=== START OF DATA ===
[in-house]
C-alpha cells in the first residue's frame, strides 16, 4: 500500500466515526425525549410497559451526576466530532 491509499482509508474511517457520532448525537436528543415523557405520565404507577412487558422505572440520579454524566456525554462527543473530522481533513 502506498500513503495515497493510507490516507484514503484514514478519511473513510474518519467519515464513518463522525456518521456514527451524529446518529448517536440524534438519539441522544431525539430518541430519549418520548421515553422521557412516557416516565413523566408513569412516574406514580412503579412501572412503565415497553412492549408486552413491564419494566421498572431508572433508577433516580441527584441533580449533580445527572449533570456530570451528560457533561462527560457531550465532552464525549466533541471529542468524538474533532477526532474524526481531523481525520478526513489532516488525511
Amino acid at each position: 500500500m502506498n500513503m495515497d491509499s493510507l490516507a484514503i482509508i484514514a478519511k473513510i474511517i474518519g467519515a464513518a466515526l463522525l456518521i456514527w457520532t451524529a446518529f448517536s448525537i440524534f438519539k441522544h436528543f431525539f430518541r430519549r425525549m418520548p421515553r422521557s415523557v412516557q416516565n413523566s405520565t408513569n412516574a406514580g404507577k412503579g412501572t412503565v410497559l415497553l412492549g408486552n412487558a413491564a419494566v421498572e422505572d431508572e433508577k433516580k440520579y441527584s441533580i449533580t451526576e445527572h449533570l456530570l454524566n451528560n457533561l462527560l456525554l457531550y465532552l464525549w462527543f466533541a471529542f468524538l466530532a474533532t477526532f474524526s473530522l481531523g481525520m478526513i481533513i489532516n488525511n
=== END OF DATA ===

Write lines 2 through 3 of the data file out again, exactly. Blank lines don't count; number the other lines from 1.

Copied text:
C-alpha cells in the first residue's frame, strides 16, 4: 500500500466515526425525549410497559451526576466530532 491509499482509508474511517457520532448525537436528543415523557405520565404507577412487558422505572440520579454524566456525554462527543473530522481533513 502506498500513503495515497493510507490516507484514503484514514478519511473513510474518519467519515464513518463522525456518521456514527451524529446518529448517536440524534438519539441522544431525539430518541430519549418520548421515553422521557412516557416516565413523566408513569412516574406514580412503579412501572412503565415497553412492549408486552413491564419494566421498572431508572433508577433516580441527584441533580449533580445527572449533570456530570451528560457533561462527560457531550465532552464525549466533541471529542468524538474533532477526532474524526481531523481525520478526513489532516488525511
Amino acid at each position: 500500500m502506498n500513503m495515497d491509499s493510507l490516507a484514503i482509508i484514514a478519511k473513510i474511517i474518519g467519515a464513518a466515526l463522525l456518521i456514527w457520532t451524529a446518529f448517536s448525537i440524534f438519539k441522544h436528543f431525539f430518541r430519549r425525549m418520548p421515553r422521557s415523557v412516557q416516565n413523566s405520565t408513569n412516574a406514580g404507577k412503579g412501572t412503565v410497559l415497553l412492549g408486552n412487558a413491564a419494566v421498572e422505572d431508572e433508577k433516580k440520579y441527584s441533580i449533580t451526576e445527572h449533570l456530570l454524566n451528560n457533561l462527560l456525554l457531550y465532552l464525549w462527543f466533541a471529542f468524538l466530532a474533532t477526532f474524526s473530522l481531523g481525520m478526513i481533513i489532516n488525511n